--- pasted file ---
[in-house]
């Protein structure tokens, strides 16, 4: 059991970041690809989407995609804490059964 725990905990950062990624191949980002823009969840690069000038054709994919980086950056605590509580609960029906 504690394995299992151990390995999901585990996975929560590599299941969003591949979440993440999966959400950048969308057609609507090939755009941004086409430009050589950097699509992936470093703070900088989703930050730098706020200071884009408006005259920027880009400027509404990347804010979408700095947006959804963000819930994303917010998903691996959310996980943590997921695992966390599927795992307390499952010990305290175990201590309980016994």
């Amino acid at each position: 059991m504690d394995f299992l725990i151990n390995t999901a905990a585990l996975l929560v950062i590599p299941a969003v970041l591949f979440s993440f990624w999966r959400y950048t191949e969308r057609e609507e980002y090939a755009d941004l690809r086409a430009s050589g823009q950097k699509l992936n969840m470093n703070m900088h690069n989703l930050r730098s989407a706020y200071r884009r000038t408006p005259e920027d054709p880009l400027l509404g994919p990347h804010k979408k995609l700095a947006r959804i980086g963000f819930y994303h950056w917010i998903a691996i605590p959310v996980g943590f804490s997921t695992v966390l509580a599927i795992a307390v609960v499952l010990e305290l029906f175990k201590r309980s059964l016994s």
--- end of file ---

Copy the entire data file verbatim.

[in-house]
């Protein structure tokens, strides 16, 4: 059991970041690809989407995609804490059964 725990905990950062990624191949980002823009969840690069000038054709994919980086950056605590509580609960029906 504690394995299992151990390995999901585990996975929560590599299941969003591949979440993440999966959400950048969308057609609507090939755009941004086409430009050589950097699509992936470093703070900088989703930050730098706020200071884009408006005259920027880009400027509404990347804010979408700095947006959804963000819930994303917010998903691996959310996980943590997921695992966390599927795992307390499952010990305290175990201590309980016994």
């Amino acid at each position: 059991m504690d394995f299992l725990i151990n390995t999901a905990a585990l996975l929560v950062i590599p299941a969003v970041l591949f979440s993440f990624w999966r959400y950048t191949e969308r057609e609507e980002y090939a755009d941004l690809r086409a430009s050589g823009q950097k699509l992936n969840m470093n703070m900088h690069n989703l930050r730098s989407a706020y200071r884009r000038t408006p005259e920027d054709p880009l400027l509404g994919p990347h804010k979408k995609l700095a947006r959804i980086g963000f819930y994303h950056w917010i998903a691996i605590p959310v996980g943590f804490s997921t695992v966390l509580a599927i795992a307390v609960v499952l010990e305290l029906f175990k201590r309980s059964l016994s």